DH Ramirez awaits Red Sox reception

CINCINNATI -- When the Los Angeles Dodgers left for Boston after Thursday's game with the Cincinnati Reds, Manny Ramirez was presumably on the plane.

There was no sudden injury, no unforeseen circumstance that got in the way of his first trip back to Fenway Park since the Boston Red Sox traded the then-disgruntled outfielder to the Dodgers almost two years ago amid allegations he was giving less than his full effort.
For better or worse, it appears the storyline everyone has been anticipating all season is actually going to come to pass.

So what kind of reception will Ramirez get in a city where almost everyone who has worn the uniform of the beloved home team has enjoyed some degree of deification? Will the prodigal Ramirez be remembered more for his acrimonious parting? Or will he be remembered for his seven-plus seasons in Boston, during which he batted .312, hit 274 home runs, drove in 868 runs and was the most valuable player of a World Series that had been 86 years in the making?

Ramirez still hasn't talked to the media since early in spring training, but those around him say he is looking forward to the trip, even if he doesn't quite know what to expect when he gets there.

"He is excited about it," Dodgers first-base coach Mariano Duncan said. "I talked to him the other day. I said, 'We're going to Boston,' and he said, 'Yeah, I'm very excited to go there.' But the one thing he said he wants to do there is just do what he always does, which is just play the game."

Ramirez is expected to be the Dodgers' designated hitter in all three games, as well as at least two of the three games in a subsequent series with the Los Angeles Angels in Anaheim. Dodgers manager Joe Torre said his main concern was keeping Ramirez's bat in the lineup rather than keeping Ramirez away from the catcalls of the Fenway faithful.

"But that may be an added bonus," Torre said.

Torre, who is all too familiar with the sort of hostility Boston fans can generate, has been asked several times this week how he thinks Ramirez will be received there. He has stopped short of saying what he thinks will happen, but he has been very clear about what he hopes will happen.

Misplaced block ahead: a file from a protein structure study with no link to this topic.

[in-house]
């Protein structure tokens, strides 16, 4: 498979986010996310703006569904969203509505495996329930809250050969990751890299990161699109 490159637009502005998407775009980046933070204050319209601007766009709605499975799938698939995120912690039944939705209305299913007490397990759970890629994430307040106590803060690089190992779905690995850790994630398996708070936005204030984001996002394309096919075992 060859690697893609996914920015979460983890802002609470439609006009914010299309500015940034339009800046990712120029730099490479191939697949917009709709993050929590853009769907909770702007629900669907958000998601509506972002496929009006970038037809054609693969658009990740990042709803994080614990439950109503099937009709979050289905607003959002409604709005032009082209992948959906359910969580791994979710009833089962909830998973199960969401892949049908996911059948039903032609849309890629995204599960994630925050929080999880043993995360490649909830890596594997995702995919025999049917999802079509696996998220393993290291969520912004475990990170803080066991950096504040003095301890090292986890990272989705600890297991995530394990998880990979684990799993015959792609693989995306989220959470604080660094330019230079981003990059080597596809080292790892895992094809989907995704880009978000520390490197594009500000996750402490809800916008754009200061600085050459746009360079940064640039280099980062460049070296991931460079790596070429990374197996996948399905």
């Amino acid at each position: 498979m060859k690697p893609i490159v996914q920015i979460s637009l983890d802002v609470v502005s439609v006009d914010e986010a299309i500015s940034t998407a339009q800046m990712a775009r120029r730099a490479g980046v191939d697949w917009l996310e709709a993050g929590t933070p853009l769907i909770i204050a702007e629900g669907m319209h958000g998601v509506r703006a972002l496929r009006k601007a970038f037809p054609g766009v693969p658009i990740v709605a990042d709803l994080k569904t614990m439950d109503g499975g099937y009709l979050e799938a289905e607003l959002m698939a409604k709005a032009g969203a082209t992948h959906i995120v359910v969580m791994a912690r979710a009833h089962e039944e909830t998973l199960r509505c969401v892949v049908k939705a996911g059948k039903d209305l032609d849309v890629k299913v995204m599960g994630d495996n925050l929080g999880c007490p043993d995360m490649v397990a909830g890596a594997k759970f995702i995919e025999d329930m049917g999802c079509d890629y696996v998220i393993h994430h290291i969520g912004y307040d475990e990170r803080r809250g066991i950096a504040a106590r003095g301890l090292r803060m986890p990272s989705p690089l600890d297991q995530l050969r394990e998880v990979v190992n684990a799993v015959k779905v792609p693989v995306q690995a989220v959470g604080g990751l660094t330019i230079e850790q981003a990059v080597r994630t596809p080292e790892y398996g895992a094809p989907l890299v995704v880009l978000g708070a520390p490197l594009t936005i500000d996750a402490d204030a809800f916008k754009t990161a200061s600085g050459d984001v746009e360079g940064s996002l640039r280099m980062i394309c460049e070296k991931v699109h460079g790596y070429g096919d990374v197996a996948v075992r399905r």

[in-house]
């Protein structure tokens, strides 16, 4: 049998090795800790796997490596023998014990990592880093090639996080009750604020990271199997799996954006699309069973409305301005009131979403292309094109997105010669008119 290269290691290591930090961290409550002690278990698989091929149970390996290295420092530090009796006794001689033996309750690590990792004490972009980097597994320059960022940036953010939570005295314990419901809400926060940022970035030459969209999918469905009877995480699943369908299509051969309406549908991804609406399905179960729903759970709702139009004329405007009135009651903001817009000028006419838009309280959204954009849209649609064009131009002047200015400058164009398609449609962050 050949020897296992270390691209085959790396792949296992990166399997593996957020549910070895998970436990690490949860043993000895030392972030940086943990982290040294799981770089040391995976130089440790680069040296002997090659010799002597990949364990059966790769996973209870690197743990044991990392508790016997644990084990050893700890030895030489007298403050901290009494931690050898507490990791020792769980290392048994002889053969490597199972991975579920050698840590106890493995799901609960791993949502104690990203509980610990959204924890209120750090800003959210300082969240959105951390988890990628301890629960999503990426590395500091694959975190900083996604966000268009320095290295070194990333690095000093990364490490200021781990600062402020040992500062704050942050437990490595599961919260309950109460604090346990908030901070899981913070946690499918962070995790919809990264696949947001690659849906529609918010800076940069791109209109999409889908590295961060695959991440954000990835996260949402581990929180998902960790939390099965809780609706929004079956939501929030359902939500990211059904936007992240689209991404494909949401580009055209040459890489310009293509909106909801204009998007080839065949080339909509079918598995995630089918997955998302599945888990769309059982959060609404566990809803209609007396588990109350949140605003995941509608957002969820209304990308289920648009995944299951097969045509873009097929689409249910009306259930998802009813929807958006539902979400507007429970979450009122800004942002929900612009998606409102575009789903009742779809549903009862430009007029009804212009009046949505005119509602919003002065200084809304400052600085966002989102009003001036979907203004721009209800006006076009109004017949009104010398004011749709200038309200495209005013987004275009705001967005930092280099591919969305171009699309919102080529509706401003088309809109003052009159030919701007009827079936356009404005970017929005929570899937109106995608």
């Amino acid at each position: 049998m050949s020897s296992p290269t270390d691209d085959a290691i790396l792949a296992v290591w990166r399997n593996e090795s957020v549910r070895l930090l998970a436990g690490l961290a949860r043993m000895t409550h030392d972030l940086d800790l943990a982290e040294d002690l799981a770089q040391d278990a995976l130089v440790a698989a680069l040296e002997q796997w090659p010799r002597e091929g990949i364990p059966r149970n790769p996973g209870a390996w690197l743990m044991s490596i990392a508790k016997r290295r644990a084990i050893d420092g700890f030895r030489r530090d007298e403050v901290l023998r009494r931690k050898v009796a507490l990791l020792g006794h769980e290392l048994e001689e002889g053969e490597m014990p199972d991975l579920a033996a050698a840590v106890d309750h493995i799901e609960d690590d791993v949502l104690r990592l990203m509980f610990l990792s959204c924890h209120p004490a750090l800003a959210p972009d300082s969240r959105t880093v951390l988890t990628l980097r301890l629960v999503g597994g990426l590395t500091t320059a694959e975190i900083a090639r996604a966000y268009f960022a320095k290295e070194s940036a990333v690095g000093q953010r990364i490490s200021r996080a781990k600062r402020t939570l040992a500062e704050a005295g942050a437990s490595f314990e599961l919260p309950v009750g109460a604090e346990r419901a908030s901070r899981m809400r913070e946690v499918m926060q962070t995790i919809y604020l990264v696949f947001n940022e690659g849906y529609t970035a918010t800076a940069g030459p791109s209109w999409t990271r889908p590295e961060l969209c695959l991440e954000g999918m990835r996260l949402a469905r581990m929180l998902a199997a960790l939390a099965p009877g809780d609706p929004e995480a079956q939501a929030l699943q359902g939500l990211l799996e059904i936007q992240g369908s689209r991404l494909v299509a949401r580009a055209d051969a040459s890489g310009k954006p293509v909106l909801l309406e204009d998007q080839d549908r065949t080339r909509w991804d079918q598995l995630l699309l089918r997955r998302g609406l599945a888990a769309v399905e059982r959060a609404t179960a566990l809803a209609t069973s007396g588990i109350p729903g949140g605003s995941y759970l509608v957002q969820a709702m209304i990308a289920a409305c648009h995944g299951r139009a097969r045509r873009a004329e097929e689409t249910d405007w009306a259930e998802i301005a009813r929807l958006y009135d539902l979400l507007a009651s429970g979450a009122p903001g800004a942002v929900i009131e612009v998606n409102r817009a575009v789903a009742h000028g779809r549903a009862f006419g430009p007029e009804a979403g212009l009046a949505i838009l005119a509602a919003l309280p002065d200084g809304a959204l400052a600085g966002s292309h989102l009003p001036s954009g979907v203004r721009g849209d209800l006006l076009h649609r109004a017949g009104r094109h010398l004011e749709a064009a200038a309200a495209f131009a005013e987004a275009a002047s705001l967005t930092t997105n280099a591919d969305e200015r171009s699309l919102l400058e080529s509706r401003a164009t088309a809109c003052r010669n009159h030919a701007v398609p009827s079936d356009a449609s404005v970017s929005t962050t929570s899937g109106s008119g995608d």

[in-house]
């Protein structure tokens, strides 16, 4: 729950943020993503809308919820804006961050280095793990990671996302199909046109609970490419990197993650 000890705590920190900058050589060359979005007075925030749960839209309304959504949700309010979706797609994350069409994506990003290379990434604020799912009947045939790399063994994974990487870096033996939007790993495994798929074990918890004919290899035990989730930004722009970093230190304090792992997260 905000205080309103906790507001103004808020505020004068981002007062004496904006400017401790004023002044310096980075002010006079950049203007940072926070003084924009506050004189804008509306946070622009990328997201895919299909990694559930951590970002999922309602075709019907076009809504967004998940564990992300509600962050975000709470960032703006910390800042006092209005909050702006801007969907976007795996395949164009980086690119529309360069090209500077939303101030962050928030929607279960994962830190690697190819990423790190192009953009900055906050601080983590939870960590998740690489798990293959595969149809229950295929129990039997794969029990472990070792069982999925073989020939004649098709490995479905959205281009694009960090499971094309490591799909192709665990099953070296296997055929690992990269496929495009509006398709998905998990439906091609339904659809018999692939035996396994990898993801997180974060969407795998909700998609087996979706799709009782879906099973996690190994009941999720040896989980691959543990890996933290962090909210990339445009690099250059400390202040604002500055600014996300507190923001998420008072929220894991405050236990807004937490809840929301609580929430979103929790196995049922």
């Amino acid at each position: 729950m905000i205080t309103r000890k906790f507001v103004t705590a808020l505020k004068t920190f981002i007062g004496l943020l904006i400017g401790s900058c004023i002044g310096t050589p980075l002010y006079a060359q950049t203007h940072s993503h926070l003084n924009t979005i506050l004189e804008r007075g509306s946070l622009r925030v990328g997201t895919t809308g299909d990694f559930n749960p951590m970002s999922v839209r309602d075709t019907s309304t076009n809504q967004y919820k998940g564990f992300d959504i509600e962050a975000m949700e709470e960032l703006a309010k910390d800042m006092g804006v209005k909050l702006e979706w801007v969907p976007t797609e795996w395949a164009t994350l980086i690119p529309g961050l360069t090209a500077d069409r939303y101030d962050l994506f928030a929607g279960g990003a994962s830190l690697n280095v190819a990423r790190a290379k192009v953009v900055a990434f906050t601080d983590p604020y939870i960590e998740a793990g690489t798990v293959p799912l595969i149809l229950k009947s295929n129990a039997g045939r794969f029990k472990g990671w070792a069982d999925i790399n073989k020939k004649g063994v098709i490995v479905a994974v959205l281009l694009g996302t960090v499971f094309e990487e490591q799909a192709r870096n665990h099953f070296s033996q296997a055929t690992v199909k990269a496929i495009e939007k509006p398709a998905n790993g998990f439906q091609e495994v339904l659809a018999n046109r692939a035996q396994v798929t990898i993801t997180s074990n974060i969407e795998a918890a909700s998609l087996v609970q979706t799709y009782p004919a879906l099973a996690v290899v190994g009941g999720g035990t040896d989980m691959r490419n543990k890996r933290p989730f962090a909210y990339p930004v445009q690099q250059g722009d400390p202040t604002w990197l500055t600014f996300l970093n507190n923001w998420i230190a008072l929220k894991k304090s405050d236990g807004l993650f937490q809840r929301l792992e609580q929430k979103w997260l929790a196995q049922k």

"For me, he was a huge part of their renaissance," Torre said. "He was a very popular player there. They embraced Manny. I have firsthand knowledge of that. They loved him. Even with all the stuff that may have been questionable at the end, he went out there and, even if it didn't always look like it, he played hard.

"I think they should welcome him back, to thank him if nothing else."

The most likely scenario is that Ramirez will receive a mixture of cheers and boos, possibly enough of both to cancel each other out.

"He played there for so long," Duncan said. "Even though a lot of people say he left there with a bad reputation, to me, those people should want to cheer for him. He won two World Series with that team and was the MVP in one of those World Series. To me, I don't think that city should forget what he did for them."

But the culture of baseball, and baseball fans, tends to vary based on geography. While fans in Los Angeles mostly welcomed Ramirez back from his 50-game suspension for violating baseball's drug policy last season, fans in Boston might not be so forgiving when it comes to the memory of Ramirez's turmoil-filled final days with the Red Sox.

"Just knowing East Coast fans, if they think you quit on them, they take that personally," Dodgers third-base coach Larry Bowa said. "Boston, New York and Philly are all like that. They have good fans, but they're obviously very critical."

Something that might be more interesting than the reaction to Ramirez in Boston is the way Ramirez reacts to it.

"Manny is the kind of guy who doesn't let anything bother him," Duncan said. "He understands when he goes onto the field that he has one job to do, and he is going to do the best he can to do that job no matter what."

But unlike one infamous game Ramirez played with the Red Sox, he won't have his headphones in his ears at Fenway this weekend, and he won't have any other means of blocking out the noise.

"He might tell you he doesn't hear the boos," Bowa said. "But anybody who tells you they don't hear boos, they're lying. ... But I don't think it will bother him. When you play in that New York/Boston environment, you get it from both ends. It might bother some guys on our team, but it won't bother him. It might motivate him."

Ramirez was out of the starting lineup on Thursday against the Cincinnati Reds and grounded out on the first pitch with the bases loaded and two outs in his only at-bat as an eighth-inning pinch-hitter. But in his three previous games, he was 7-for-12 with two homers, six runs scored and five RBIs.

If Ramirez is hot through the weekend, he'll give Red Sox fans a dose of the Manny they remember. Which might only intensify the boos.

At any rate, the highly anticipated matchup has arrived. Soon, Ramirez will know exactly what the city of Boston thinks of him.

Tony Jackson covers the Dodgers for ESPNLosAngeles.com.